Traditional burial materials use a great deal of raw materials. Approximately 30 million board feet (9.1 million meters) of wood are cut down every year to make caskets [source: Scientific American]. Much of this wood is high quality, such as mahogany and other tropical hardwoods. In North America, enough steel is used in caskets and vaults each year to make a bridge the size of the Golden Gate Bridge. The concrete used to construct burial vaults is enough to build a 535-mile (861-kilometer) highway. Add in the energy used to transport the vaults and caskets, and the environmental impact of traditional burial materials is huge. What's more, materials such as wood coffins take years to decompose in the soil. The chemicals used in embalming can seep into communities' soil and eventually into their groundwater.
Cremations have a lesser impact on the environment than traditional burials, it's true. But the impact is still considerable. It takes a lot of energy to reach the required temperatures of more than 1,832 degrees Fahrenheit (1,000 degrees Celsius) to cremate a body. Meanwhile, as the corpse and casket burn, the process releases toxins, including hydrochloric and hydrofluoric acids, dioxin, carbon dioxide and sulfur dioxide [source: Koerth-Baker and Green Burials]. One positive for cremations is that the heat they generate can be captured to produce usable energy. Sweden's city of Helsingborg has tapped crematoriums to supply 10 percent of the energy required to heat its homes [source: Koerth-Baker].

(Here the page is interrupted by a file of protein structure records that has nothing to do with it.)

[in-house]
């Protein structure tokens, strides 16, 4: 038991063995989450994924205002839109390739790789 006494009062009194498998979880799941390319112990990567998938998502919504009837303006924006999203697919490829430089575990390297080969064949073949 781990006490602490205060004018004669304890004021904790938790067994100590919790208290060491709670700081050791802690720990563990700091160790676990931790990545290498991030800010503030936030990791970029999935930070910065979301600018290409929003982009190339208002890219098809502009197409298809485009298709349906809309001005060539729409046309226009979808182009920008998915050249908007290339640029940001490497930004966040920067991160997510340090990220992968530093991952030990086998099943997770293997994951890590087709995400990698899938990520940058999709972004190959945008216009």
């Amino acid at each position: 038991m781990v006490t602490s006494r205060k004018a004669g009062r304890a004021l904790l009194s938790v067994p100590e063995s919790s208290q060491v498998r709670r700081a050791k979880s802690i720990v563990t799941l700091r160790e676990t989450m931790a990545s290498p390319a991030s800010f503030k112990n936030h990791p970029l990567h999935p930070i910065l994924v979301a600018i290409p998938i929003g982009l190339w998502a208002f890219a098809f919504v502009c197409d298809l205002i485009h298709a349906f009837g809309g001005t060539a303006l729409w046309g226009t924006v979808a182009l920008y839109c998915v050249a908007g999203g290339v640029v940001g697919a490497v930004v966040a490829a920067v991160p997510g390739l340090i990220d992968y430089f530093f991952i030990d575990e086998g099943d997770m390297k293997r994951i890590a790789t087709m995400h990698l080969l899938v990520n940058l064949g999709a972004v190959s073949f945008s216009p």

Many funeral homes now offer eco-friendly alternatives to traditional burials and to cremation. This may include biodegradable burial materials to replace the coppers, woods and other materials that decompose more slowly or are nonrenewable. Cardboard and recycled paper are some of the choices. And states don't require embalming, at least not if the funeral takes place within a certain period of time [source: One Green Planet]. Some natural burials even include planting of a native tree over the burial site in place of a headstone. The interest in green burials has meant more companies have begun offering eco-friendly services. That means more choice for eco-conscious bereaved consumers. But it also means that as with any funeral planning, those faced with many decisions at the toughest of times need to carefully check out the funeral service to weigh options and costs.
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